Wired Enterprise reports –
“On Saturday, at midnight Greenwich Mean Time, as June turned into July, the Earth’s official time keepers held their clocks back by a single second in order to keep them in sync with the planet’s daily rotation, and according to reports from across the web, some of the net’s fundamental software platforms — including the Linux operating system and the Java application platform — were unable to cope with the extra second.
Many computing systems use what’s called the Network Time Protocol, or NTP, to keep themselves in sync with the world’s atomic clocks, and when an extra second is added, some just don’t know how to handle it.
The “leap second bug” hit just as the web was recovering from a major outage to Amazon Web Services, an online operation that runs as much as 1 percent of the internet. Some operations, including Google, saw the leap second coming and prepared for it, but others weren’t so diligent.”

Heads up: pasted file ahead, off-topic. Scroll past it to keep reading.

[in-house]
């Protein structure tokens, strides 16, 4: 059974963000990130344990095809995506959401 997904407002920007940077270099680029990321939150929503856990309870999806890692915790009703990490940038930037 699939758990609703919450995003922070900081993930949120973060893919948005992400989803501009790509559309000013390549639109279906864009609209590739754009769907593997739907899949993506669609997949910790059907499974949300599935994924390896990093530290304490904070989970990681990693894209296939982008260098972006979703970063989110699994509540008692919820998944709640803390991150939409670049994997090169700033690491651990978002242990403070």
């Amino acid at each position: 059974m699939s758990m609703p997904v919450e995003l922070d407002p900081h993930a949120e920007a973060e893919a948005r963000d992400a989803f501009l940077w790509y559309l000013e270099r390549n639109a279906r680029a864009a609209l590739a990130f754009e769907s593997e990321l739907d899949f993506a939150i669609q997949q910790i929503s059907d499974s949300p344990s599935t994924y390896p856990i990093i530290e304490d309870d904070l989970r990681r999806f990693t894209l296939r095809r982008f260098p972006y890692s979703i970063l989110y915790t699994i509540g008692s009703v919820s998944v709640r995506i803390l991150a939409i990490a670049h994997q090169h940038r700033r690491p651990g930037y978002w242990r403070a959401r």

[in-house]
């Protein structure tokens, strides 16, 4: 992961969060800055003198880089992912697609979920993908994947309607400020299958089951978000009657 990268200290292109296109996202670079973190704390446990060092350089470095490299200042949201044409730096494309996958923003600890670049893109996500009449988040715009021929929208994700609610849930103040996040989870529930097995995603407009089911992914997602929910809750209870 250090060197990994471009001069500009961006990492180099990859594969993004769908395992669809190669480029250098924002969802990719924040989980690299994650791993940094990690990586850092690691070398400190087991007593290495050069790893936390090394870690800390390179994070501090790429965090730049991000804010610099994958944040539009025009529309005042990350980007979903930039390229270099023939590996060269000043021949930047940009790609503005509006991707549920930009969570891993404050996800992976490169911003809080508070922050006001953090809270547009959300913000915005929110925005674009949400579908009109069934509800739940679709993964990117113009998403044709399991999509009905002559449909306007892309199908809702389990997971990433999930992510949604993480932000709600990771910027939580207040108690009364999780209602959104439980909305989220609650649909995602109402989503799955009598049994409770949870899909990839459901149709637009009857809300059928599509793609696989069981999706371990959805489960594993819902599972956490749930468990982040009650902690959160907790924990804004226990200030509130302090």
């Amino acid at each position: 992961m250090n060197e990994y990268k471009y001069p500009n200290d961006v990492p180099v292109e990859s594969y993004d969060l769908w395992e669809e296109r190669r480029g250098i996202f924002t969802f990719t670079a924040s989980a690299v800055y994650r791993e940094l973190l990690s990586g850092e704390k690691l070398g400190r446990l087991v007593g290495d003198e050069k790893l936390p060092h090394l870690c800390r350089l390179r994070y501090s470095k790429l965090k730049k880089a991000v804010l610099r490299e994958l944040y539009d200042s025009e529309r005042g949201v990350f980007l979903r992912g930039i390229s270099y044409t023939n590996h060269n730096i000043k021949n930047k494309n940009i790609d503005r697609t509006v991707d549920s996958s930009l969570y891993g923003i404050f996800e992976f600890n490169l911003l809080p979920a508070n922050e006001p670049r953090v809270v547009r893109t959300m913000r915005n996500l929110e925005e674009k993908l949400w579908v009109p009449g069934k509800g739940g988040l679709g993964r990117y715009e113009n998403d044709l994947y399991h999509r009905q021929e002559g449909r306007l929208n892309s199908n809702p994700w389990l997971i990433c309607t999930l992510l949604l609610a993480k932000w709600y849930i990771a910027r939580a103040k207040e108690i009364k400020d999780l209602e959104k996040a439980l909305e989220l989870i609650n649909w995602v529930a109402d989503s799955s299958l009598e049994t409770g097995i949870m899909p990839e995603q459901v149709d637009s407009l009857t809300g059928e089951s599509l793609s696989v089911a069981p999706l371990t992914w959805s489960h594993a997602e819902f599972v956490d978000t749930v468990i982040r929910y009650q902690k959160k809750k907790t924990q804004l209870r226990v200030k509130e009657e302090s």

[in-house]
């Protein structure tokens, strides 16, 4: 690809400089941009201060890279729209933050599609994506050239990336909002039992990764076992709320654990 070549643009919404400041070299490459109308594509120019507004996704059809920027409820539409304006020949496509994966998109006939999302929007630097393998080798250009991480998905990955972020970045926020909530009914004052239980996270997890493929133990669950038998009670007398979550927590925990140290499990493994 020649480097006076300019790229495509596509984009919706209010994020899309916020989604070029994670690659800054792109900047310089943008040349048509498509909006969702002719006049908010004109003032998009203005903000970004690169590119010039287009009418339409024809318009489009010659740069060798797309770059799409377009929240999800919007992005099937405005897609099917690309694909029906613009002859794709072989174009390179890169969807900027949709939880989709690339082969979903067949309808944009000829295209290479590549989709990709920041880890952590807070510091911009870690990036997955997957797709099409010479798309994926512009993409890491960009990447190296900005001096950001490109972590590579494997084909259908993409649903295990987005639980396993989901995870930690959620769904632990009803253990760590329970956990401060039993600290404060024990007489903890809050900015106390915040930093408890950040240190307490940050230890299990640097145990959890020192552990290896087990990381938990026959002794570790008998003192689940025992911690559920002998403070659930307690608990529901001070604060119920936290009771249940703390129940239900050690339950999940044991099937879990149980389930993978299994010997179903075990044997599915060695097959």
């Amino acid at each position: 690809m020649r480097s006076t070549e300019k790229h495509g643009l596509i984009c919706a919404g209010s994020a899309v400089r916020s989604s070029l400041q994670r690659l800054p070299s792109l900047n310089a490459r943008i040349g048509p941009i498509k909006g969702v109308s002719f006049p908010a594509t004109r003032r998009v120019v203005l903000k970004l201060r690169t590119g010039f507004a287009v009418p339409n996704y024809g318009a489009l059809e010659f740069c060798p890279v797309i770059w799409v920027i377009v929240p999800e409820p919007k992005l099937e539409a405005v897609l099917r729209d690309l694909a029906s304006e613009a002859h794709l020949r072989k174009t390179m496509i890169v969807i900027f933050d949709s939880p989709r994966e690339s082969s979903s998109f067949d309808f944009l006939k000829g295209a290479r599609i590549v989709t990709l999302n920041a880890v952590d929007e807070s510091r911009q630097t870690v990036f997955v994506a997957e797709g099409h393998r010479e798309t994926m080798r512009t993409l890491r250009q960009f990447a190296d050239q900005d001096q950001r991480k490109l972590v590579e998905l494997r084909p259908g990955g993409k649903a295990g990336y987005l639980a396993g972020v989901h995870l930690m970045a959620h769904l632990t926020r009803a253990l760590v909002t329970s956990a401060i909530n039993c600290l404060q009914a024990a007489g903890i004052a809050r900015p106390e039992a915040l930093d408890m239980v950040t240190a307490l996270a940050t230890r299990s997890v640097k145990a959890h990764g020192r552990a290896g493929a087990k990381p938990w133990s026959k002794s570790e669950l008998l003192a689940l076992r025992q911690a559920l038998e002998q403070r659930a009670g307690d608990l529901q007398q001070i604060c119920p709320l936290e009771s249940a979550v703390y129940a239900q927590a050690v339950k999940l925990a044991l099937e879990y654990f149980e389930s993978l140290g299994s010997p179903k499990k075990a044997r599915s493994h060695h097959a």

The fix is to reboot all of your servers but that can prove to be problematic for any organization. Downtime is not an acceptable result. The open source community has found a way to fix the Leap Second bug without rebooting everything.
- at the commandline, run: date - It will return a number or a formatted date. - if output is formatted, then run: /etc/init.d/ntp stop; date; date `date +"%m%d%H%M%C%y.%S"`; date; - if output is not formatted, and is a number (which means it's in UTC mode), run: /etc/init.d/ntp stop; date; date -s "`date`"; date;